Table 2.3 The 5-min neuro exam

Table 2.3 The 5-min neuro exam
Feature evaluated How to check
General health
General appraisal of overall
Vital signs
What to look for and questions to ask
Does the patient look acutely ill?
Abnormal vital signs (e.g., elevated
temperature, hypotension, tachycardia) often suggest systemic illness
General neuro
Observe the patient walking, if
they are able to do so. Also
observe sitting/lying posture
in patients who are unable to
get out of bed
For patients who are able to walk: does
the patient move symmetrically, with
similar movements of the arms and
legs on both sides of the body? Does
the patient walk with her feet close
together, turn easily, and walk in a
straight line OR do you see signs of
For patients observed when sitting: do
they easily sit upright or do they tend
to lean or fall to one side? Do they
hold their arms and legs in a similar
posture and move them symmetrically
while sitting?
This should be performed
as part of the history
Was the patient able to complete
paperwork during their intake,
showing an ability to read, write, and
manipulate a pen? Can the patient
speak fluently with good use of
language? Can the patient tell a
coherent story? Does the patient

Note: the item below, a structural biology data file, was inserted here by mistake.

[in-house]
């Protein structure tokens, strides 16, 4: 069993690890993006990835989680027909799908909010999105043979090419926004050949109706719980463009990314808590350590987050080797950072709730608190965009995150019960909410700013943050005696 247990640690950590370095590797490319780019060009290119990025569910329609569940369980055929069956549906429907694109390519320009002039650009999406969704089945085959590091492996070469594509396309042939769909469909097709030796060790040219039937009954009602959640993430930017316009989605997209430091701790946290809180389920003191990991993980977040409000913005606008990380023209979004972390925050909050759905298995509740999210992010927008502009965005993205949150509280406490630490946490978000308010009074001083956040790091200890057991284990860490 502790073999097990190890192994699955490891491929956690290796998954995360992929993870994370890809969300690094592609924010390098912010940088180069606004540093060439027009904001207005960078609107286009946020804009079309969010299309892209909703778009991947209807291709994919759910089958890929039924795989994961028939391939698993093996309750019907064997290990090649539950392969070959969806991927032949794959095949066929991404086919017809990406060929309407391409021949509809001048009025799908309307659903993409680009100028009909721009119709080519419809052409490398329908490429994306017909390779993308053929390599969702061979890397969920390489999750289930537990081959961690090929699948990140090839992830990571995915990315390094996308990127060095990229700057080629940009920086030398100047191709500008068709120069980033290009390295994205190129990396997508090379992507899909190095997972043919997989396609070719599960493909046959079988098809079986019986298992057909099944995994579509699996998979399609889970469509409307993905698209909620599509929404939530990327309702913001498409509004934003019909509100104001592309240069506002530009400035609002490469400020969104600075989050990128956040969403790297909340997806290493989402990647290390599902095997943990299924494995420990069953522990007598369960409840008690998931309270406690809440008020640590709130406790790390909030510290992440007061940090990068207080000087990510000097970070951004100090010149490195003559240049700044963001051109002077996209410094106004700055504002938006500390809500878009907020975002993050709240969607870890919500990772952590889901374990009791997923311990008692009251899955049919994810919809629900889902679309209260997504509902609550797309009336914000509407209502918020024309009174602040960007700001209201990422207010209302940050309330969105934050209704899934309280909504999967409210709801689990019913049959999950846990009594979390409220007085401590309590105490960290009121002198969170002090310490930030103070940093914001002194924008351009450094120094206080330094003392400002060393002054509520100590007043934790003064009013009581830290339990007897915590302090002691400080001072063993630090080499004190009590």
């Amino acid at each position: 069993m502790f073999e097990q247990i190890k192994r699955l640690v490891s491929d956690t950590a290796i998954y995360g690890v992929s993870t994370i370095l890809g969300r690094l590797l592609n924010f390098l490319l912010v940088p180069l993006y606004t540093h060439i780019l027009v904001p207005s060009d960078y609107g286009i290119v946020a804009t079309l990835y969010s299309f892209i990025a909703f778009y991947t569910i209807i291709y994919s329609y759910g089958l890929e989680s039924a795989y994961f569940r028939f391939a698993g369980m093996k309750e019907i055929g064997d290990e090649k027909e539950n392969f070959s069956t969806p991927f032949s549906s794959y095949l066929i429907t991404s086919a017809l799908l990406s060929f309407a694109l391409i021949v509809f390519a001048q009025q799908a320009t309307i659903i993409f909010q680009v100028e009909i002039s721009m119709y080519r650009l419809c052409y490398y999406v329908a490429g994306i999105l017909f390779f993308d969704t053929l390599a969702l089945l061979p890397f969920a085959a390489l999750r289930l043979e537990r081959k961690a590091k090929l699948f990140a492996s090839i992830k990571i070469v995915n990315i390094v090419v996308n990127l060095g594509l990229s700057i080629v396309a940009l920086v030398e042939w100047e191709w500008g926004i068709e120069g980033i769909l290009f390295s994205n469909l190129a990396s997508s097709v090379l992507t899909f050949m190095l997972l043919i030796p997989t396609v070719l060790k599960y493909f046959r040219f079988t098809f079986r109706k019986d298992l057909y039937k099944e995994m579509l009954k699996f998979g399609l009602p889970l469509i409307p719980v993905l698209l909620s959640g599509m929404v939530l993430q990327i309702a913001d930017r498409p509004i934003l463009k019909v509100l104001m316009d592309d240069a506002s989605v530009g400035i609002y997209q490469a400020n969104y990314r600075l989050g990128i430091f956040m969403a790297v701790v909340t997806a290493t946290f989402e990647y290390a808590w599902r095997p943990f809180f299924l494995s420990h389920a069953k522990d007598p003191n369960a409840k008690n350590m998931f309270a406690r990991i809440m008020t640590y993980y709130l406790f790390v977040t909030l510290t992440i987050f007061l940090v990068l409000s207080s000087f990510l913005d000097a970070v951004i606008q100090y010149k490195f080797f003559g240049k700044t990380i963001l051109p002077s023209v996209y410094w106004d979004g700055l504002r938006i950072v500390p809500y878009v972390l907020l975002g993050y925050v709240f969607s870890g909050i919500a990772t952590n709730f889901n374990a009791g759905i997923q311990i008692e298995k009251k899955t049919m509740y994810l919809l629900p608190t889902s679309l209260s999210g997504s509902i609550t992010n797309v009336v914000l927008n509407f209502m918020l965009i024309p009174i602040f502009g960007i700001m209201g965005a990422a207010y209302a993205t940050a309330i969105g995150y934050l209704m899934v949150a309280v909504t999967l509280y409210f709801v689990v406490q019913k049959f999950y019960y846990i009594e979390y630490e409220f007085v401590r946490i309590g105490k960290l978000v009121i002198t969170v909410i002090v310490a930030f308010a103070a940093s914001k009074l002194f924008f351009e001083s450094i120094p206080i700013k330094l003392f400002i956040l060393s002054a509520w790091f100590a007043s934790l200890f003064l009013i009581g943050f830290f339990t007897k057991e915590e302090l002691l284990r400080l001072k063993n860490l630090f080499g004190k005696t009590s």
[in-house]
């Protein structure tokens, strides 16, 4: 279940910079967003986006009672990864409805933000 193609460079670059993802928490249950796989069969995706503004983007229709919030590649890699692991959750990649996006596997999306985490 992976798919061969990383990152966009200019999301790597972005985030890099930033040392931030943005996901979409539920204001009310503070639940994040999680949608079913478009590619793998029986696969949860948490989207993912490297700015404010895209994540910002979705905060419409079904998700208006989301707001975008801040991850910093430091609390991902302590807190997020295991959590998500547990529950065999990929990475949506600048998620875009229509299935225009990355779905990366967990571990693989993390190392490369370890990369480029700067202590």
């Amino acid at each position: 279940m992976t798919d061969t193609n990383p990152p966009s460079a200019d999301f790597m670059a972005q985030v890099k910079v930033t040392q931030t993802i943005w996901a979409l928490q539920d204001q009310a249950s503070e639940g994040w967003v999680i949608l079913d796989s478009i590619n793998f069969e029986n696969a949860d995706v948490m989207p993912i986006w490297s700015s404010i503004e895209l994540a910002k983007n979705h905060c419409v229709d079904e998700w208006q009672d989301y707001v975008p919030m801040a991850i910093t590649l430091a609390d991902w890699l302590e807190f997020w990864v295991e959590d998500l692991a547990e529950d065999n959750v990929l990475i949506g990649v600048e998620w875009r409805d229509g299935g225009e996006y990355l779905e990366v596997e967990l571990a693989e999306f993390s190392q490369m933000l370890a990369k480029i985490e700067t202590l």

answer your questions well OR is she
confused, disoriented, lethargic, or
easily distracted?
Eye grounds/
Fundoscopic examination
Look for papilledema to suggest
increased intracranial pressure.
Vascular constriction or nicking or
the presence of hemorrhages or
yellowish exudates suggests
Venous pulsations, when present, are a
sign of normal intracranial pressure;
venous pulsations may be absent
when pressure is normal or abnormal
Cranial nerve
Cranial nerve testing can be
mainly performed during
history taking.
Check visual fields by asking
the patient to look at your
nose while you wiggle
fingers held with your arms
held out at the side and
placed about equal distance
between you and the patient
Watch the patient’s eye and facial
movements for symmetry while the
patient is talking to you.
Assuming you don’t have a problem with
your visual fields, both you and the
patients should be similarly able to
see fingers wiggling on both sides
during visual field testing
Feature evaluated How to check
What to look for and questions to ask
Extremity testing Observe the patient’s resting
Patients who equally position and move
for strength
posture and casual moveboth arms and legs will usually have a
and sensation
ments during history taking.
normal motor screening examination.
Test muscles in both the
If you see differences during casual
proximal and distal arm and
observation, spend more time
leg on both sides for
carefully testing strength and reflexes.
strength. Tap reflexes at the
Look for evidence of symmetrical
elbows and knees. Stroke the
responses to both motor and sensory
bottom of the foot for a
testing. An up going toe on Babinski
Babinski response.
testing may suggest an upper motor
Lightly stroke both sides with
neuron (e.g., brain or spinal cord)
your fingers and an open
lesion and the need for additional
safety pin to test sensation.
Watch patients as they reach for and
manipulate items in their environment
to notice fine motor skills and